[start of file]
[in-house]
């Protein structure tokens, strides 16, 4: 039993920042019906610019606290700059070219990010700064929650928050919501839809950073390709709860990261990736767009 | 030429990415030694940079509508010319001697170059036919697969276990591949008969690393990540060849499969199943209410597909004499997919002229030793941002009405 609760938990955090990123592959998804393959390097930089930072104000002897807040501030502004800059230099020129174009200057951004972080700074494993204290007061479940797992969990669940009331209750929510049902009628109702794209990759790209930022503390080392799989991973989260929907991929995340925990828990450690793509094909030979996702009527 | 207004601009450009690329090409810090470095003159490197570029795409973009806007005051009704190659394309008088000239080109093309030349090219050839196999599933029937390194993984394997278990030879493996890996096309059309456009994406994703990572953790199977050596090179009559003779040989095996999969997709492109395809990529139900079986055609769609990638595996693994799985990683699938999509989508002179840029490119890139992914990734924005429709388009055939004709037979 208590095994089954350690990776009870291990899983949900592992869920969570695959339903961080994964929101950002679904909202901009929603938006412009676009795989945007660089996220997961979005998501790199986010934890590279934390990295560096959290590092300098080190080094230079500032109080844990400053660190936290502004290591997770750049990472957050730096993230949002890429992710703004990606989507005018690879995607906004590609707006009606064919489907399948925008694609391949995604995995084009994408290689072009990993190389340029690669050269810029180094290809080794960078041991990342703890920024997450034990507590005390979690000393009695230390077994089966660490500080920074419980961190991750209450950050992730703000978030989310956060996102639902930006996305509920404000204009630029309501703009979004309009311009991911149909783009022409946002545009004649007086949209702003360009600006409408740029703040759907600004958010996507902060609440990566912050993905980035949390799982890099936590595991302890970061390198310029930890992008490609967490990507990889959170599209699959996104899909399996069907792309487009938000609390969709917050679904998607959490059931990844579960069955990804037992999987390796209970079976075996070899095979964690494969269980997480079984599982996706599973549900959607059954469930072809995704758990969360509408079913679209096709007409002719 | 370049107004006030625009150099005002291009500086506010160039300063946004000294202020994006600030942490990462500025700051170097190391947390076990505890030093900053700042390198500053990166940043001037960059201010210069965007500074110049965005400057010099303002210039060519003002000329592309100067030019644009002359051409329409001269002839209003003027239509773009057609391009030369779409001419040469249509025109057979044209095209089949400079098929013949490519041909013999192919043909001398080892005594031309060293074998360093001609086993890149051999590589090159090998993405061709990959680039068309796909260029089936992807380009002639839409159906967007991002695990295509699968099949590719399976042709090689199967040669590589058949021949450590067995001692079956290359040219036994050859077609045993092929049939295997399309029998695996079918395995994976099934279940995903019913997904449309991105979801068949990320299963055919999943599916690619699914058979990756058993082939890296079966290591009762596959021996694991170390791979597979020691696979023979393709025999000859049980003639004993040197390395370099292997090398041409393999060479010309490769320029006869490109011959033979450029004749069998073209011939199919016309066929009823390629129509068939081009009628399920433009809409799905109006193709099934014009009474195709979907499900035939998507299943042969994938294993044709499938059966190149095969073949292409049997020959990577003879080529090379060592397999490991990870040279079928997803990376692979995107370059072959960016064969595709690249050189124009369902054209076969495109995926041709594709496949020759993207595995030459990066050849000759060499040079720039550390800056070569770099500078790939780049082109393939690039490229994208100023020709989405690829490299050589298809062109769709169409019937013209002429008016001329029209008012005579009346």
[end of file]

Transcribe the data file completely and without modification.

[in-house]
């Protein structure tokens, strides 16, 4: 039993920042019906610019606290700059070219990010700064929650928050919501839809950073390709709860990261990736767009 | 030429990415030694940079509508010319001697170059036919697969276990591949008969690393990540060849499969199943209410597909004499997919002229030793941002009405 609760938990955090990123592959998804393959390097930089930072104000002897807040501030502004800059230099020129174009200057951004972080700074494993204290007061479940797992969990669940009331209750929510049902009628109702794209990759790209930022503390080392799989991973989260929907991929995340925990828990450690793509094909030979996702009527 | 207004601009450009690329090409810090470095003159490197570029795409973009806007005051009704190659394309008088000239080109093309030349090219050839196999599933029937390194993984394997278990030879493996890996096309059309456009994406994703990572953790199977050596090179009559003779040989095996999969997709492109395809990529139900079986055609769609990638595996693994799985990683699938999509989508002179840029490119890139992914990734924005429709388009055939004709037979 208590095994089954350690990776009870291990899983949900592992869920969570695959339903961080994964929101950002679904909202901009929603938006412009676009795989945007660089996220997961979005998501790199986010934890590279934390990295560096959290590092300098080190080094230079500032109080844990400053660190936290502004290591997770750049990472957050730096993230949002890429992710703004990606989507005018690879995607906004590609707006009606064919489907399948925008694609391949995604995995084009994408290689072009990993190389340029690669050269810029180094290809080794960078041991990342703890920024997450034990507590005390979690000393009695230390077994089966660490500080920074419980961190991750209450950050992730703000978030989310956060996102639902930006996305509920404000204009630029309501703009979004309009311009991911149909783009022409946002545009004649007086949209702003360009600006409408740029703040759907600004958010996507902060609440990566912050993905980035949390799982890099936590595991302890970061390198310029930890992008490609967490990507990889959170599209699959996104899909399996069907792309487009938000609390969709917050679904998607959490059931990844579960069955990804037992999987390796209970079976075996070899095979964690494969269980997480079984599982996706599973549900959607059954469930072809995704758990969360509408079913679209096709007409002719 | 370049107004006030625009150099005002291009500086506010160039300063946004000294202020994006600030942490990462500025700051170097190391947390076990505890030093900053700042390198500053990166940043001037960059201010210069965007500074110049965005400057010099303002210039060519003002000329592309100067030019644009002359051409329409001269002839209003003027239509773009057609391009030369779409001419040469249509025109057979044209095209089949400079098929013949490519041909013999192919043909001398080892005594031309060293074998360093001609086993890149051999590589090159090998993405061709990959680039068309796909260029089936992807380009002639839409159906967007991002695990295509699968099949590719399976042709090689199967040669590589058949021949450590067995001692079956290359040219036994050859077609045993092929049939295997399309029998695996079918395995994976099934279940995903019913997904449309991105979801068949990320299963055919999943599916690619699914058979990756058993082939890296079966290591009762596959021996694991170390791979597979020691696979023979393709025999000859049980003639004993040197390395370099292997090398041409393999060479010309490769320029006869490109011959033979450029004749069998073209011939199919016309066929009823390629129509068939081009009628399920433009809409799905109006193709099934014009009474195709979907499900035939998507299943042969994938294993044709499938059966190149095969073949292409049997020959990577003879080529090379060592397999490991990870040279079928997803990376692979995107370059072959960016064969595709690249050189124009369902054209076969495109995926041709594709496949020759993207595995030459990066050849000759060499040079720039550390800056070569770099500078790939780049082109393939690039490229994208100023020709989405690829490299050589298809062109769709169409019937013209002429008016001329029209008012005579009346």